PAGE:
John O’Hara published Butterfield 8 in 1935. While researching Writing Manhattan, we learned that Butterfield 8’s Gloria Wandrous was based on a real person with the equally glam name of Starr Faithfull. Alas, this “pleasure-seeking madcap” was the subject of a true-crime news item from the pages of the Herald Tribune, the newspaper O'Hara worked at for a time in the 1920s.
“I’m going downstairs.”
When John O’Hara or one of his fellow newspapermen at the New York Herald Tribune would utter those words, it could only mean Bleeck’s. For years now we’ve read mentions of Bleeck’s, the popular newspaperman’s bar, and never fear, your Grade "A" snoops have found its location. The Herald Tribune was (from 1924-66) at 230 West 41st Street, but the more important address was the employees’ entrance, 219-220 West 40th. At 213 was The Artists & Writers Club, the bar’s official moniker, but it was rarely referred to by its formal name. It opened as a speakeasy in 1925 under the proprietorship of Jack Bleeck and soon became the clubhouse for Herald Tribune employees. It is said that when the walls of the saloon started to shake when the presses started running the bar cleared out as newsmen ran upstairs to check their copy. Bleeck’s was a busy joint. It attracted opera singers from the Met (the old one, which was a block away), manufacturers and models from the nearby Garment District and writers from upstairs and around town. Dick Schapp interviewed Norman Mailer there to coincide with the publication of An American Dream. Tallulah Bankhead (remembered to be wearing mink and slacks) played dice with French sailors. Bogart brought Bacall to learn the famous “match trick.” (Must have been more fun that it reads.) The Newspaper Guild union was practically formed there in 1933 when Heywood Broun encouraged Bleeck’s habitués to join.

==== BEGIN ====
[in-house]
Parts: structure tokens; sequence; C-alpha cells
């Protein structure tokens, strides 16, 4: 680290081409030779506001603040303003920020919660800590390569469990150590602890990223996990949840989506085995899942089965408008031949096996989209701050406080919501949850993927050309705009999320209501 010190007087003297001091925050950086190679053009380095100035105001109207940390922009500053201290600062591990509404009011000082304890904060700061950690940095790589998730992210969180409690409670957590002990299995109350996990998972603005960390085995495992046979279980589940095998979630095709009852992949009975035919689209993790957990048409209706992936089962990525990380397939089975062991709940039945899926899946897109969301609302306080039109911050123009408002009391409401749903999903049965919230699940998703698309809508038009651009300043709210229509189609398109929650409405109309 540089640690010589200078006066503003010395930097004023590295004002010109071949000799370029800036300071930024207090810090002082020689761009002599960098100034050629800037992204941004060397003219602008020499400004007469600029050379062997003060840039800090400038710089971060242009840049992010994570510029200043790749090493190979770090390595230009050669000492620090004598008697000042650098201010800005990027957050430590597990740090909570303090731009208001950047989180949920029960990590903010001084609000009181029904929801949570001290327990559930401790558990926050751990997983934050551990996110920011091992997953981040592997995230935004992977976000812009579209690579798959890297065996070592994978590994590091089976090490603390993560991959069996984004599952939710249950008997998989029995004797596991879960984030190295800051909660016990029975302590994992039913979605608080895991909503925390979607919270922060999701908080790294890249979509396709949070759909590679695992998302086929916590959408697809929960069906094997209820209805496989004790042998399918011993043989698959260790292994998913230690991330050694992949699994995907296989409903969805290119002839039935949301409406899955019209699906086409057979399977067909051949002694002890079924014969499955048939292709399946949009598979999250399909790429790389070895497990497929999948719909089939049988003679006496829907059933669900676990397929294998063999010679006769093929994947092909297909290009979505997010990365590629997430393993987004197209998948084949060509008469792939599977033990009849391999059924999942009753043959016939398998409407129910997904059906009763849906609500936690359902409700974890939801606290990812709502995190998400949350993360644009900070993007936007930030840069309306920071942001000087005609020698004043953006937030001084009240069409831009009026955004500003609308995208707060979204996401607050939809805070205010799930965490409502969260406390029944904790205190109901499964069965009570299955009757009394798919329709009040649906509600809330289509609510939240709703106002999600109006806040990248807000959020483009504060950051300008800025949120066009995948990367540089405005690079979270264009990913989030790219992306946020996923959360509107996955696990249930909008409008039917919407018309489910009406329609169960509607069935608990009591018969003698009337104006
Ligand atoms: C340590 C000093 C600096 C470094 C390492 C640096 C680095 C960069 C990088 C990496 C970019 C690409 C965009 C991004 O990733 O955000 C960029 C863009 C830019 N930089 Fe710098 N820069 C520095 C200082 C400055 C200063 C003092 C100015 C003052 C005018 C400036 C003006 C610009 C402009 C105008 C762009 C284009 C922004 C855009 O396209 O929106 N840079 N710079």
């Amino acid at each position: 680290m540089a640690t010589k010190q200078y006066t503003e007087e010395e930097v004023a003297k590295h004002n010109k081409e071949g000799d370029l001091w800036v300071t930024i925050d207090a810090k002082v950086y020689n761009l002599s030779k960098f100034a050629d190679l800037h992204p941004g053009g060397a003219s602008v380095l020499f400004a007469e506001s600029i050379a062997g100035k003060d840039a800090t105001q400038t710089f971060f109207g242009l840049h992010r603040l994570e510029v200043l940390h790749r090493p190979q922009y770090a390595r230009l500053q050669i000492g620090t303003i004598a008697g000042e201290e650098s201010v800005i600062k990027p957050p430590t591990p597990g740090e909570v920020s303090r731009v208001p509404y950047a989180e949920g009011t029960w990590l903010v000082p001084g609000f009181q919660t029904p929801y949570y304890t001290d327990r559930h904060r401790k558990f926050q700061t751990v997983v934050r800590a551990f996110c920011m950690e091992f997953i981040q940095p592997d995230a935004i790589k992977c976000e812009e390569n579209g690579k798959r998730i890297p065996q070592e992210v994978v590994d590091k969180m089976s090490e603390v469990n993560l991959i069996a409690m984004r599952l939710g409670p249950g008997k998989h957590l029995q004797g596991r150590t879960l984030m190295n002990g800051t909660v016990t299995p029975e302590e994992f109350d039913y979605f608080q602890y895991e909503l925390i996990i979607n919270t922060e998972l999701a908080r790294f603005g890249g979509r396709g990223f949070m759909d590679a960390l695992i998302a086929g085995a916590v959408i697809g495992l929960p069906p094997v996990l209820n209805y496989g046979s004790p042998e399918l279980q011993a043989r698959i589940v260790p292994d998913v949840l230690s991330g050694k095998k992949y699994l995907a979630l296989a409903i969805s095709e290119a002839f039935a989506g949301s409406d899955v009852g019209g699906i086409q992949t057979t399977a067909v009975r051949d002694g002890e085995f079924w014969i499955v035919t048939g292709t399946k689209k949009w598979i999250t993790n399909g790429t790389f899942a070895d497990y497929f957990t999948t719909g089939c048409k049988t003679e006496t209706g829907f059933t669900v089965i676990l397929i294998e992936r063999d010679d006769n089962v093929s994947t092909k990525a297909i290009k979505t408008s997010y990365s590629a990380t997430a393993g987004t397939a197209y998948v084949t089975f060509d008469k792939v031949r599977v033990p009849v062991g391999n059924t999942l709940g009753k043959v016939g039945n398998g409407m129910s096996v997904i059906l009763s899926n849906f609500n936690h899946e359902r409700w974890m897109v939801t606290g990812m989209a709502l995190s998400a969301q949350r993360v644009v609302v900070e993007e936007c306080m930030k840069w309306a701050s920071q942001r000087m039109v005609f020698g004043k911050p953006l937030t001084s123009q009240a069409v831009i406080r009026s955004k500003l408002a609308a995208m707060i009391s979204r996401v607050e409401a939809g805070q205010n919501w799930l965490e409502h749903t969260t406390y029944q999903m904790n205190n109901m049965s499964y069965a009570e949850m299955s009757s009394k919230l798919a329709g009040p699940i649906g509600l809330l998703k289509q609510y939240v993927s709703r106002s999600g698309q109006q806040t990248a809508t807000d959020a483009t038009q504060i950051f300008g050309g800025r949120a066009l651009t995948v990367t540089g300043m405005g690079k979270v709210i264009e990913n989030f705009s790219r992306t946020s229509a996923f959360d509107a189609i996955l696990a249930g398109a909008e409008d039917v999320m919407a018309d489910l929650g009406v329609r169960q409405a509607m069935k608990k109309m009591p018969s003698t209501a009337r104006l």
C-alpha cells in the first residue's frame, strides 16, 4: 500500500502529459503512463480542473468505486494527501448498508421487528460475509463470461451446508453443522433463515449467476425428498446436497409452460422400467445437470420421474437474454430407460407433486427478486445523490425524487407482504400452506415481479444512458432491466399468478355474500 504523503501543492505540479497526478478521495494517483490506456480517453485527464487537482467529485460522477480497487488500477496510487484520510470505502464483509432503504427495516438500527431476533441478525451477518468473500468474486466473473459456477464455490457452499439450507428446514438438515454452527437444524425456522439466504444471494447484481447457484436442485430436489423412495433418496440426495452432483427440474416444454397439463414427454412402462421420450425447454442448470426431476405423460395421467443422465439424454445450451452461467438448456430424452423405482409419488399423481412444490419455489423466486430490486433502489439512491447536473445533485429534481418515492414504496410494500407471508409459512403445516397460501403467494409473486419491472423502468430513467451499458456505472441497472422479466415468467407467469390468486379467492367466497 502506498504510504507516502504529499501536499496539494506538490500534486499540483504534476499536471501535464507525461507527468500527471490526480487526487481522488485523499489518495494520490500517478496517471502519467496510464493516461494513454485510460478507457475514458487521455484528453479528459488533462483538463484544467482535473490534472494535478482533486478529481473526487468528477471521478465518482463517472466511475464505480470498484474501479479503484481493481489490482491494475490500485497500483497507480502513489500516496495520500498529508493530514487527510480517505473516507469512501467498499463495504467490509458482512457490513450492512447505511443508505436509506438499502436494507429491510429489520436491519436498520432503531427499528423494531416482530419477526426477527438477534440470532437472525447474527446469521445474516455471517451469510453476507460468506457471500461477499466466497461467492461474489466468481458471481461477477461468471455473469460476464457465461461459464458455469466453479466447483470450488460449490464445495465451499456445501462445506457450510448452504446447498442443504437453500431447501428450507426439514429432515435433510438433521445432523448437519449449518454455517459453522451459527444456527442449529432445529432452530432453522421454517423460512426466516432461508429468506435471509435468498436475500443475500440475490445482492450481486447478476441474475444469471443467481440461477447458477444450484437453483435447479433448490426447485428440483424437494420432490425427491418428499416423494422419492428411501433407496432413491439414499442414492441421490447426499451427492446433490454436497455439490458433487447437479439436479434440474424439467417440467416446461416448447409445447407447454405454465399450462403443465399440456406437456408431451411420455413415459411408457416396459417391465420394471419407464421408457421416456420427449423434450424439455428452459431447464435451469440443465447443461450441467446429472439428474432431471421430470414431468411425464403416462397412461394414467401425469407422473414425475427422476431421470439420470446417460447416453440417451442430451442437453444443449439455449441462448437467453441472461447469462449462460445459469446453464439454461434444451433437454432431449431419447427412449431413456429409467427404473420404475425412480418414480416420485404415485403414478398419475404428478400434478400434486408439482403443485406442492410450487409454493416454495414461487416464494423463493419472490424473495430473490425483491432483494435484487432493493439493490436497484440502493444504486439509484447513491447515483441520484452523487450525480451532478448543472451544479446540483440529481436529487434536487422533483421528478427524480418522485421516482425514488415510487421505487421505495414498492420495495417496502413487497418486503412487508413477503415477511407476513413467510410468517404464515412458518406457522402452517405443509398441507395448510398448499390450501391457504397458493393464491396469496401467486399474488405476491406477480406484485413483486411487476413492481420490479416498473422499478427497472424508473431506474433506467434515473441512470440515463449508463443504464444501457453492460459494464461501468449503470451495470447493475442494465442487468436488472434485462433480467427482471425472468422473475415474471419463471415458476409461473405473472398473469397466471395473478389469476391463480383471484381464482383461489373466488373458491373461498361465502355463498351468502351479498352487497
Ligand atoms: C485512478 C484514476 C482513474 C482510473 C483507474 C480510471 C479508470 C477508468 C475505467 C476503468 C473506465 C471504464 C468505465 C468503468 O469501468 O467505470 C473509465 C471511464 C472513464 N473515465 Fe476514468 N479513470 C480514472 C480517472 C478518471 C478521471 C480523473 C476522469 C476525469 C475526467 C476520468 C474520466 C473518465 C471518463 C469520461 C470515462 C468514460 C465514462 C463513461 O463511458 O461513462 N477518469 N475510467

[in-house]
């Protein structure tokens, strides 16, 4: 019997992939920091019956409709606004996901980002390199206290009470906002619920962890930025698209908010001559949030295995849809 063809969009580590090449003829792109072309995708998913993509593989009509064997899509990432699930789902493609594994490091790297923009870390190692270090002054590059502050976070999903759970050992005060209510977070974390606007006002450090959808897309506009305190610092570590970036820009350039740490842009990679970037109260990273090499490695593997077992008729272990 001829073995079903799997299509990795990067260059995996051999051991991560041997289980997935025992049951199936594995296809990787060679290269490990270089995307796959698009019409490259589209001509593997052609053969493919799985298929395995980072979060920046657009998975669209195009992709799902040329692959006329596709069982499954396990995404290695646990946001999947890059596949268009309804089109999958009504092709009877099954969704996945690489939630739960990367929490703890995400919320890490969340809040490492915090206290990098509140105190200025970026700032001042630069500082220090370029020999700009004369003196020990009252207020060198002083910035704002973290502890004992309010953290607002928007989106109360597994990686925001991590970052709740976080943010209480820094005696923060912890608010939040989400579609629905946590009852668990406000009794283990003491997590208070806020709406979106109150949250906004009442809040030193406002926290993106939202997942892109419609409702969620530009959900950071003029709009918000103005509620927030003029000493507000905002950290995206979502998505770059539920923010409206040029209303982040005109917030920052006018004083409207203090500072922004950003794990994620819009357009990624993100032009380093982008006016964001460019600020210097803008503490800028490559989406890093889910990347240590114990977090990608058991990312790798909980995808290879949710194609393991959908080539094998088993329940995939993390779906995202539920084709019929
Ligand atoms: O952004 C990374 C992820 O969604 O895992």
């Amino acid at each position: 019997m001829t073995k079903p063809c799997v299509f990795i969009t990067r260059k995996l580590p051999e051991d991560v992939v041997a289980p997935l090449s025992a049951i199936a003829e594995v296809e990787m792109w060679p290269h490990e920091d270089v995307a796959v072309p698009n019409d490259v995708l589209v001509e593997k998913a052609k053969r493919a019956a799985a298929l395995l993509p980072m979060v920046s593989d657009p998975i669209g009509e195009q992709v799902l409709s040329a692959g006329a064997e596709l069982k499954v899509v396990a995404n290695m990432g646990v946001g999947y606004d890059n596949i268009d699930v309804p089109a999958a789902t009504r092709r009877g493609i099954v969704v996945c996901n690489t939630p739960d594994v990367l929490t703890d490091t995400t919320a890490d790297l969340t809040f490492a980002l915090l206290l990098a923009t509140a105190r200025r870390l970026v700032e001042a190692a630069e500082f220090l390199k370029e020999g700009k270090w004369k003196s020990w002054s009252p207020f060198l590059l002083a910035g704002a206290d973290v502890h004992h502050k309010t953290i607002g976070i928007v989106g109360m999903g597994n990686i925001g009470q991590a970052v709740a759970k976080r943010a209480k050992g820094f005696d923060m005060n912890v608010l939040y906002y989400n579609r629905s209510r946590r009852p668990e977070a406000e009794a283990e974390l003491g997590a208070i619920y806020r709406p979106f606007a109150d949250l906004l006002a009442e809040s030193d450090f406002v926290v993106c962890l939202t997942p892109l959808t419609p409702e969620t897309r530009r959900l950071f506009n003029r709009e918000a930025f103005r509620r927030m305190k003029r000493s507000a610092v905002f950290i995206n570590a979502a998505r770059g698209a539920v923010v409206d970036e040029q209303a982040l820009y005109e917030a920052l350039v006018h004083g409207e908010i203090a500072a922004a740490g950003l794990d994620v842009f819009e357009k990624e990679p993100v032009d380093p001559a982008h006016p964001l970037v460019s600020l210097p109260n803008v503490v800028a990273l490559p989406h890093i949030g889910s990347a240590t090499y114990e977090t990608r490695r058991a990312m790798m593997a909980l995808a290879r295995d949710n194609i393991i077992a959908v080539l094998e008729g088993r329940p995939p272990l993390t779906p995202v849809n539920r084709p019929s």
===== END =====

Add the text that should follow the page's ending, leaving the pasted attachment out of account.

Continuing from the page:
The former employee entrance is today the CUNY Graduate School of Journalism. Bleeck’s was destroyed by fire in 1981 and 213 West 40th Street now houses not a whole helluva lot. So perhaps it is best saluted with flask in hand for a plein-air cocktail visit, we'll squint our eyes, try to conjure the spirit of the joint, and toast a phenomenon which has almost completely disappeared from our town, the occupational saloon.
James Fennimore Cooper